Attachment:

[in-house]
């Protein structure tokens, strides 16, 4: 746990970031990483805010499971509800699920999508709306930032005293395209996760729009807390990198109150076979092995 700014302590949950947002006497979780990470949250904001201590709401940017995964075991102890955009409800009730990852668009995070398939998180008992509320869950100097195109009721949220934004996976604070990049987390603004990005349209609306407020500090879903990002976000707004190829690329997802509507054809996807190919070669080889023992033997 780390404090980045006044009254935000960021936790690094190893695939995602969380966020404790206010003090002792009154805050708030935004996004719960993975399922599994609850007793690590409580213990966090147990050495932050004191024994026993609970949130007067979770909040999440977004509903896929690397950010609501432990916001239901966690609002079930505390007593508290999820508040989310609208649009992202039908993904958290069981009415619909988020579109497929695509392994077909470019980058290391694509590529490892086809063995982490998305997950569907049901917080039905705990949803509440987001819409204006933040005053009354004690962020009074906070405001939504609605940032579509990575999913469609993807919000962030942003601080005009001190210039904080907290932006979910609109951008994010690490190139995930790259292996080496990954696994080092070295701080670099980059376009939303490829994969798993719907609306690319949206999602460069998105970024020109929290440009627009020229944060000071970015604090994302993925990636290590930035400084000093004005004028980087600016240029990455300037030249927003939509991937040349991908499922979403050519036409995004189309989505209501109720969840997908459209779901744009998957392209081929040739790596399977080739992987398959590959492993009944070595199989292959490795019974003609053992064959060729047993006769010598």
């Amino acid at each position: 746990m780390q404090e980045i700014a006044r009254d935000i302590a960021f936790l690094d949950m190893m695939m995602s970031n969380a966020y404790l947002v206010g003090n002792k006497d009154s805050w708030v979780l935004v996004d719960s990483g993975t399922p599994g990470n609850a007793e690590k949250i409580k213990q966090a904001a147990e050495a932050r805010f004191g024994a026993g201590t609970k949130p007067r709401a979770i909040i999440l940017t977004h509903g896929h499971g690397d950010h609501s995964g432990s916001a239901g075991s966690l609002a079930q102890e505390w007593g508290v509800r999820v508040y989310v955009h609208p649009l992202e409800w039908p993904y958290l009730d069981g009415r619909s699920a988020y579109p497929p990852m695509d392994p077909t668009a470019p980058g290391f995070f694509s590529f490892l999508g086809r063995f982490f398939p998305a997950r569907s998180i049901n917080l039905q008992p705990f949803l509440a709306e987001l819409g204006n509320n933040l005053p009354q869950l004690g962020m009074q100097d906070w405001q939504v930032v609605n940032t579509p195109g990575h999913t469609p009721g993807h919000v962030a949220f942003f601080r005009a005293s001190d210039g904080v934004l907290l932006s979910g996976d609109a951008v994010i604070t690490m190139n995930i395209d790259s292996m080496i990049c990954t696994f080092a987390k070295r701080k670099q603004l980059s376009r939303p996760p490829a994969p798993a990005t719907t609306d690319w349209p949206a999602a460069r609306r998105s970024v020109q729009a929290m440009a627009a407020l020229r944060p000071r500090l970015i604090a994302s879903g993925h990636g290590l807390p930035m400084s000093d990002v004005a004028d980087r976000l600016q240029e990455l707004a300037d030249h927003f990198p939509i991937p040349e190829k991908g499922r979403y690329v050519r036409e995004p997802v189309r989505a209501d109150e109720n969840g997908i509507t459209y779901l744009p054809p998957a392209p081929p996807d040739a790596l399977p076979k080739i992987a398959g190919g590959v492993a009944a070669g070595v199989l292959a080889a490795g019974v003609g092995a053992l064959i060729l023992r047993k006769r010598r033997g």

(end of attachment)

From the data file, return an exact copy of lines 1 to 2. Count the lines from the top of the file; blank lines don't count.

[in-house]
């Protein structure tokens, strides 16, 4: 746990970031990483805010499971509800699920999508709306930032005293395209996760729009807390990198109150076979092995 700014302590949950947002006497979780990470949250904001201590709401940017995964075991102890955009409800009730990852668009995070398939998180008992509320869950100097195109009721949220934004996976604070990049987390603004990005349209609306407020500090879903990002976000707004190829690329997802509507054809996807190919070669080889023992033997 780390404090980045006044009254935000960021936790690094190893695939995602969380966020404790206010003090002792009154805050708030935004996004719960993975399922599994609850007793690590409580213990966090147990050495932050004191024994026993609970949130007067979770909040999440977004509903896929690397950010609501432990916001239901966690609002079930505390007593508290999820508040989310609208649009992202039908993904958290069981009415619909988020579109497929695509392994077909470019980058290391694509590529490892086809063995982490998305997950569907049901917080039905705990949803509440987001819409204006933040005053009354004690962020009074906070405001939504609605940032579509990575999913469609993807919000962030942003601080005009001190210039904080907290932006979910609109951008994010690490190139995930790259292996080496990954696994080092070295701080670099980059376009939303490829994969798993719907609306690319949206999602460069998105970024020109929290440009627009020229944060000071970015604090994302993925990636290590930035400084000093004005004028980087600016240029990455300037030249927003939509991937040349991908499922979403050519036409995004189309989505209501109720969840997908459209779901744009998957392209081929040739790596399977080739992987398959590959492993009944070595199989292959490795019974003609053992064959060729047993006769010598």